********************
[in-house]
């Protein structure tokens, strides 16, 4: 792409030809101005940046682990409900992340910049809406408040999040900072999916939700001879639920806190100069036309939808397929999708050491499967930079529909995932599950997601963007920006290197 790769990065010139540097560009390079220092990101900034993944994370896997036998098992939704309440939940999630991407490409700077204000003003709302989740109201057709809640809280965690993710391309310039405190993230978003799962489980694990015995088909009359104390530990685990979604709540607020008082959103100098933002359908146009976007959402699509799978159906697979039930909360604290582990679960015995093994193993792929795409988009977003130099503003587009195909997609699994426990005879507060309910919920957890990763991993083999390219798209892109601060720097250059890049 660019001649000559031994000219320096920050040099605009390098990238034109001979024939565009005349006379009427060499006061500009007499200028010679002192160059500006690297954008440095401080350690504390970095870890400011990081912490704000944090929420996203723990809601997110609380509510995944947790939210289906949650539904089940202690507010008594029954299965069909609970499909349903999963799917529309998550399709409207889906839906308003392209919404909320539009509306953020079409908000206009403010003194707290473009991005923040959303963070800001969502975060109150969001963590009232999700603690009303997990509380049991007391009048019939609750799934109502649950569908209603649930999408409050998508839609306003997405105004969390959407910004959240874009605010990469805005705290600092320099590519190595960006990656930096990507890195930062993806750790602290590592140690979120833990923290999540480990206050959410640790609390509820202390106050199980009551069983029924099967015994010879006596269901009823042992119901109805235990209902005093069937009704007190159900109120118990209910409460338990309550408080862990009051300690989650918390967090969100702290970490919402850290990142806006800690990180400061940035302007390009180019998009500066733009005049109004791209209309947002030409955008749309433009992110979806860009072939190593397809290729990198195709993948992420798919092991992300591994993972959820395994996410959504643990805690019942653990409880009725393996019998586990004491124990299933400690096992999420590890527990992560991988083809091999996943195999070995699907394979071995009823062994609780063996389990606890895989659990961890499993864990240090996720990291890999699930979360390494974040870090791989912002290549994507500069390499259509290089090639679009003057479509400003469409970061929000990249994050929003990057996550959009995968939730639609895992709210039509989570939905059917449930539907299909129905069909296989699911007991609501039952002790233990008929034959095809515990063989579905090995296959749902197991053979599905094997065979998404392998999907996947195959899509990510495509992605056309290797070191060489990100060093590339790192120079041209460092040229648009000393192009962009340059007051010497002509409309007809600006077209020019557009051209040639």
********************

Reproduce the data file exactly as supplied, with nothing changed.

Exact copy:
[in-house]
């Protein structure tokens, strides 16, 4: 792409030809101005940046682990409900992340910049809406408040999040900072999916939700001879639920806190100069036309939808397929999708050491499967930079529909995932599950997601963007920006290197 790769990065010139540097560009390079220092990101900034993944994370896997036998098992939704309440939940999630991407490409700077204000003003709302989740109201057709809640809280965690993710391309310039405190993230978003799962489980694990015995088909009359104390530990685990979604709540607020008082959103100098933002359908146009976007959402699509799978159906697979039930909360604290582990679960015995093994193993792929795409988009977003130099503003587009195909997609699994426990005879507060309910919920957890990763991993083999390219798209892109601060720097250059890049 660019001649000559031994000219320096920050040099605009390098990238034109001979024939565009005349006379009427060499006061500009007499200028010679002192160059500006690297954008440095401080350690504390970095870890400011990081912490704000944090929420996203723990809601997110609380509510995944947790939210289906949650539904089940202690507010008594029954299965069909609970499909349903999963799917529309998550399709409207889906839906308003392209919404909320539009509306953020079409908000206009403010003194707290473009991005923040959303963070800001969502975060109150969001963590009232999700603690009303997990509380049991007391009048019939609750799934109502649950569908209603649930999408409050998508839609306003997405105004969390959407910004959240874009605010990469805005705290600092320099590519190595960006990656930096990507890195930062993806750790602290590592140690979120833990923290999540480990206050959410640790609390509820202390106050199980009551069983029924099967015994010879006596269901009823042992119901109805235990209902005093069937009704007190159900109120118990209910409460338990309550408080862990009051300690989650918390967090969100702290970490919402850290990142806006800690990180400061940035302007390009180019998009500066733009005049109004791209209309947002030409955008749309433009992110979806860009072939190593397809290729990198195709993948992420798919092991992300591994993972959820395994996410959504643990805690019942653990409880009725393996019998586990004491124990299933400690096992999420590890527990992560991988083809091999996943195999070995699907394979071995009823062994609780063996389990606890895989659990961890499993864990240090996720990291890999699930979360390494974040870090791989912002290549994507500069390499259509290089090639679009003057479509400003469409970061929000990249994050929003990057996550959009995968939730639609895992709210039509989570939905059917449930539907299909129905069909296989699911007991609501039952002790233990008929034959095809515990063989579905090995296959749902197991053979599905094997065979998404392998999907996947195959899509990510495509992605056309290797070191060489990100060093590339790192120079041209460092040229648009000393192009962009340059007051010497002509409309007809600006077209020019557009051209040639």